How to prepare your finances for a long-term stint overseas

Katherine O'Chee

24 Apr 2020


With around one million Australians working or living overseas at any one time, according to the government’s Smart Traveller site, it’s no secret that staying abroad for the long term is an attractive option for many people.

But if you’re thinking of buying a one-way plane ticket once coronavirus travel bans have been lifted and these uncertain times are behind us, then you’ll need to first plan out the finances for your extended stay. 

TorFX’s managing director, Nigel Fox says this means figuring out details like the amount of savings to move to your new temporary home and the most affordable way to make the international money transfer (IMT). 

“When it comes to deciding how and when to move your money, it’s important to explore the options available to you,” Fox says.

The options extend beyond our major banks.

In fact, Mozo’s number crunch found that for a transfer of AU$10,000 into US Dollars, you could save US$256, just by going with the average online IMT specialist exchange rate rather than the average big four bank rate.*

On top of shopping around for a cheap money transfer deal, here are a few questions to ask yourself before packing your bags and hopping onto your flight post-coronavirus. 

Should I transfer all my savings in one go, or bit by bit? 

The short answer is, it depends. You’ll need to weigh up a number of factors, including foreign exchange (FX) rates at the time of your transfer.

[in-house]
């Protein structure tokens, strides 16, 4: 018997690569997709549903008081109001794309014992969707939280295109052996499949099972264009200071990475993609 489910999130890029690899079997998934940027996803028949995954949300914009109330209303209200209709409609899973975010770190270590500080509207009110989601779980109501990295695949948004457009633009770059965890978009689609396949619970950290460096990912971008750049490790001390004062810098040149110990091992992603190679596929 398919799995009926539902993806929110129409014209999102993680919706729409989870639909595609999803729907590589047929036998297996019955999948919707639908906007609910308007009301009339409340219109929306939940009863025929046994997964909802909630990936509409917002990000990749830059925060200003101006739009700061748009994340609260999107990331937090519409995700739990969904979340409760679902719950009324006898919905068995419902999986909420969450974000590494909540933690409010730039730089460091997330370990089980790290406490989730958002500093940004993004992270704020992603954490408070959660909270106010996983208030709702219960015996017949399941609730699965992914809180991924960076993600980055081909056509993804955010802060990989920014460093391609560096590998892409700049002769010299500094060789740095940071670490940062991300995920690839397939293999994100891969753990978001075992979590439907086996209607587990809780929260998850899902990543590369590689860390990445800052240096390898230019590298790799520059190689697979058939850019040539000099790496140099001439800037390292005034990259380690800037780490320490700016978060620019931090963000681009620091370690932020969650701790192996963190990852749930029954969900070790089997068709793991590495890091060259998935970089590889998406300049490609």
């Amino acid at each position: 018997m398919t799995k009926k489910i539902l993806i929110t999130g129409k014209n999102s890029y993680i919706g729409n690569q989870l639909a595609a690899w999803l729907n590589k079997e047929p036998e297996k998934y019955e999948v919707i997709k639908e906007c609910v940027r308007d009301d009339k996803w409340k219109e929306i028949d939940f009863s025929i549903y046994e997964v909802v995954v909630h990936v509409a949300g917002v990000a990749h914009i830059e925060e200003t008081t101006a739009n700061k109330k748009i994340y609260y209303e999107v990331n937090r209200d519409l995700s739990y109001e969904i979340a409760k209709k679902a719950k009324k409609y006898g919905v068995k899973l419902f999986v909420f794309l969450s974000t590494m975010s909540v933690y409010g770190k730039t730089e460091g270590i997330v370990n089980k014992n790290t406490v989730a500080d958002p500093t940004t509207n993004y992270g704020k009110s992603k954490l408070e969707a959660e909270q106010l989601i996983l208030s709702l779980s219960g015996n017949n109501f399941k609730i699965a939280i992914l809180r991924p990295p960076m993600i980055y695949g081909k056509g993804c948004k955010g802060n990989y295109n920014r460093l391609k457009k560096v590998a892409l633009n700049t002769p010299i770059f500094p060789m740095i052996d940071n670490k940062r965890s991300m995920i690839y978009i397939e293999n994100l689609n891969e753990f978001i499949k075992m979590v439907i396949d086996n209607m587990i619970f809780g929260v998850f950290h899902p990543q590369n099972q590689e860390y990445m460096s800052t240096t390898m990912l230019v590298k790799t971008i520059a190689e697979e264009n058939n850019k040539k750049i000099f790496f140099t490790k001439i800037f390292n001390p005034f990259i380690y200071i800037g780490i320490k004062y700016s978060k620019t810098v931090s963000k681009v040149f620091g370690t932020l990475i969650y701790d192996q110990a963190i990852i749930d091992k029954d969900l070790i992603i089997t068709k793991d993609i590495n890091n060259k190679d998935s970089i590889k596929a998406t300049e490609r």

“Generally speaking, the more you’re transferring, the more competitive the exchange rate you can secure, so moving your funds as one lump sum could leave you better off,” Fox says. 

He adds that if market exchange rates are poorer than desired, “you may wish to move your money in stages, as the rate may have improved by the time you exchange your next installment.” 

RELATED: How do global events impact foreign exchange rates and international money transfers

The other risk to consider is currency volatility.

While a lump sum transfer would protect you from this volatility, sending your money in monthly increments would do the opposite of leaving you open and exposed to fluctuating rates. 

In Fox’s view, the latter approach “could result in the value of your transfer differing from one month to the next, netting you more or less depending on which way the market has moved.” 

Take the example of Brexit, which caused significant shifts in the AUD/GBP currency pair. Fears of a no deal Brexit, as the United Kingdom prepared to exit from the European Union, resulted in the Pound slumping, while news of a Brexit deal had the reverse effect. 

Aussie-based IMT specialist SendFX's Hannah Churcher says that it’s important to look at the exchange rates when making regular transfers. 

“Although a fee may not be charged, you could still end up with a dent in your final amount when you’re exposed to unfavourable exchange rates,” Churcher says. 

Some quick tips

Minimise your risk and save on time by taking advantage of these IMT features: 

- Lock in a forward contract: This allows you to secure a favourable exchange rate for up to 12 months, although the catch is, you may miss out on rates becoming even better down the track.